But again, who cares? Wonder is rarely composed. It’s ok for me not to be fully on board with the science—few are. And while I may not give a hot goddamn about the technicalities of time travel, I realize that those technicalities are important to some, even vital for others. The point is that I don’t have to care about your opinion of the film or its mechanics, and you don’t have to care about mine. What I take into a theatre with me is this, a borrowed and adapted phrase from James Thurber’s “The Secret Life of Walter Mitty”:
To see the world, things dangerous to come to. To see behind walls, draw closer. To find each other, and to feel. That is the purpose of film.
Can Interstellar do these things? In spades, my friend. If you let it.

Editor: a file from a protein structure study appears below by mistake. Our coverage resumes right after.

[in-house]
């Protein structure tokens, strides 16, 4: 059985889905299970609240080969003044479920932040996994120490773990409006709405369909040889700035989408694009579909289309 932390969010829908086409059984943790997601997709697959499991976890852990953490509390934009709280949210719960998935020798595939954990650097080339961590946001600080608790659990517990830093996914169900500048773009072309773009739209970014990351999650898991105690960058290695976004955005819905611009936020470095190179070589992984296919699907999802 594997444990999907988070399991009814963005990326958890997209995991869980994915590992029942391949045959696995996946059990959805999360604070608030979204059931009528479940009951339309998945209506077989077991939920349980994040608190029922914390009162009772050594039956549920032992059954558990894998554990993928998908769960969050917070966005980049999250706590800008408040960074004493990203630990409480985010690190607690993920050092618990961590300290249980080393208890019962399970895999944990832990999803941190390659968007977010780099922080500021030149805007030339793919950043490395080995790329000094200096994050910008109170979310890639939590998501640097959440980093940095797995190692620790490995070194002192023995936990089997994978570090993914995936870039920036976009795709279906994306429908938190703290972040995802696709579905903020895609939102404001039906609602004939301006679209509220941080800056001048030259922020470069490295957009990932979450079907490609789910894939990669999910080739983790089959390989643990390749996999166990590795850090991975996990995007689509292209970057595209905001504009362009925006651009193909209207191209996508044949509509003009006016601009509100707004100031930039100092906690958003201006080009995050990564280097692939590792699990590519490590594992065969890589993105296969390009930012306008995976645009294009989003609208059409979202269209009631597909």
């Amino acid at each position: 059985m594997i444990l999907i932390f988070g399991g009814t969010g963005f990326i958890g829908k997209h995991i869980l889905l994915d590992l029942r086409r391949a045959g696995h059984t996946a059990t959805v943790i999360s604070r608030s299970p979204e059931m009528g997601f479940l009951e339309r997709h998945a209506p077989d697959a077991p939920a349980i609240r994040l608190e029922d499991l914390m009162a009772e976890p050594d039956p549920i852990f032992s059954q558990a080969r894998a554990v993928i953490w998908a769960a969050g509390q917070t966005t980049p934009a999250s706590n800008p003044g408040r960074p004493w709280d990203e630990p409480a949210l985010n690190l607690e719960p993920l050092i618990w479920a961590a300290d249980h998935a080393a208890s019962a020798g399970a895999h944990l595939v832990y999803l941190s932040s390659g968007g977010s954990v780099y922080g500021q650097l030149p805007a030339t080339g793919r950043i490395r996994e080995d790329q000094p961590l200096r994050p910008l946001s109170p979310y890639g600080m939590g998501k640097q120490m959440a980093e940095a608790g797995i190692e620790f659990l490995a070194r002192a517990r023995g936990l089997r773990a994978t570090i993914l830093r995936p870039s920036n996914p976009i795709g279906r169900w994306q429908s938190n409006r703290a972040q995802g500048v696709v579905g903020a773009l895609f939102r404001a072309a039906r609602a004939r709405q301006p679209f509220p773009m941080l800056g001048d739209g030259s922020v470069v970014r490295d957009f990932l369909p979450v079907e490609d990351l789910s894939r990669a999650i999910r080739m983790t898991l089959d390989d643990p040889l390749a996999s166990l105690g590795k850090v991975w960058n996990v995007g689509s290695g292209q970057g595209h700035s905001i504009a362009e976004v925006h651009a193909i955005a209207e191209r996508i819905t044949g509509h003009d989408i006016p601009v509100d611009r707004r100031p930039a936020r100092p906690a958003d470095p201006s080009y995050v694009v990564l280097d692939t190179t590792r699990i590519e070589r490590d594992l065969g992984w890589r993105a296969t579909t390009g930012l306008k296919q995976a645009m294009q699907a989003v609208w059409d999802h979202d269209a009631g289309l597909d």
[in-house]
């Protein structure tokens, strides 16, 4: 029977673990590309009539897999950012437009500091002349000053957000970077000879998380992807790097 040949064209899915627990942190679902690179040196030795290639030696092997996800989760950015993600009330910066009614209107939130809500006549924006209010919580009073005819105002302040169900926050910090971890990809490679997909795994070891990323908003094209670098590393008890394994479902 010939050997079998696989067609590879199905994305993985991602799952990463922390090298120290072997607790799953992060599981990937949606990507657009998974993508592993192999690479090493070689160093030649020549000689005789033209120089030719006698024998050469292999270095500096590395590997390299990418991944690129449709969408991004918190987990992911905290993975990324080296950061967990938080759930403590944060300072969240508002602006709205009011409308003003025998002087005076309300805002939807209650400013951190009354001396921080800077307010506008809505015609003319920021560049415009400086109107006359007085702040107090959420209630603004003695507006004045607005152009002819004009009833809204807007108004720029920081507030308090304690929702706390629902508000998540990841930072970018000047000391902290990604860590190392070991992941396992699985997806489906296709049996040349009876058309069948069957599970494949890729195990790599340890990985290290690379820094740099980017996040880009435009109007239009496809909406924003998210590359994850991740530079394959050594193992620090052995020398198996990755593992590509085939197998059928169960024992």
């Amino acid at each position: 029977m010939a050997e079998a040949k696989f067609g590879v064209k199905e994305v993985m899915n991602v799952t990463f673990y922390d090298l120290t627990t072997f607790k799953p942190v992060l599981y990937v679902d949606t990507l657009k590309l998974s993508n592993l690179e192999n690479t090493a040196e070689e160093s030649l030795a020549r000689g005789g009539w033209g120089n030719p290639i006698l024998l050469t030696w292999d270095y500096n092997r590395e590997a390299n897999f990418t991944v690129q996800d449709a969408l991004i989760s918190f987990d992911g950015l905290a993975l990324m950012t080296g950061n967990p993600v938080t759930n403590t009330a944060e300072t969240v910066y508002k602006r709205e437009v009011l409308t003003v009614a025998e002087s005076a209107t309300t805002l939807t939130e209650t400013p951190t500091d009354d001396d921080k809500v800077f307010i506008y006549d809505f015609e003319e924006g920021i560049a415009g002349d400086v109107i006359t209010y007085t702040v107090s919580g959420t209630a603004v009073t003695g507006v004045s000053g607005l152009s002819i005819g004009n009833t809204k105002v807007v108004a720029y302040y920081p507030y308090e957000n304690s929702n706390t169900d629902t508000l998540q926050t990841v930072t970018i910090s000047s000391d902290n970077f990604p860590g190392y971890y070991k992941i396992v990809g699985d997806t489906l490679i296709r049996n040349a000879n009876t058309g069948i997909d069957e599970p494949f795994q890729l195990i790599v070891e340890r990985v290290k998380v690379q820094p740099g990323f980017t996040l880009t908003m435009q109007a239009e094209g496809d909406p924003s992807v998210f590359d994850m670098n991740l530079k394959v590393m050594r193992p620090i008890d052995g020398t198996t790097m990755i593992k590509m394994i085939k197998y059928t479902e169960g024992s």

Perhaps it’s because he’s riding the wave of True Detective and his recent Oscar win for The Dallas Buyer's Club that McConaughey’s is the lead story inInterstellar, but I found it difficult to connect with his roguish Cooper. He’s always right, and even if he’s wrong, that wrong is just a waystation to an even higher truth. What’s to love about a flawless sphere? There’s nothing to grab on to. Anne Hathaway’s Brand is who I identify with; she is (literally) on an emotional journey into the unknown. While Cooper’s journey is inextricably tied in with the goal of securing the future of his children, Murph (Mackenzie Foy/Jessica Chastain) and Tom (Timothee Chalamet/Casey Affleck), Brand’s mission is wispier, harder to grasp, more abstract because we never meet the love that she chases—Edmunds, a fellow astronaut who forged the path that Cooper and Brand now follow. We never meet Edmunds, never. Not once do we see them together, and so we have to take it on faith that Brand’s love for him is worth risking quite literally everything for. She could be wrong, but she is willing to hazard all for the slim chance that she might be right. “Love is the one thing that transcends time and space,” Brand says, a notion that raises all manner of fascinating questions. If love can reach its hand across the multitudes of space to grasp the human heart, then what about anger? Rage? Sorrow? Hurt? Joy? Relief? What is the practical function of a feeling? Can a gargantuan mass of unknowable emotion, ringed with blinding, brilliant flames be the key to our salvation? If there is an intersection between art and science, it most certainly must lie in wonder and awe.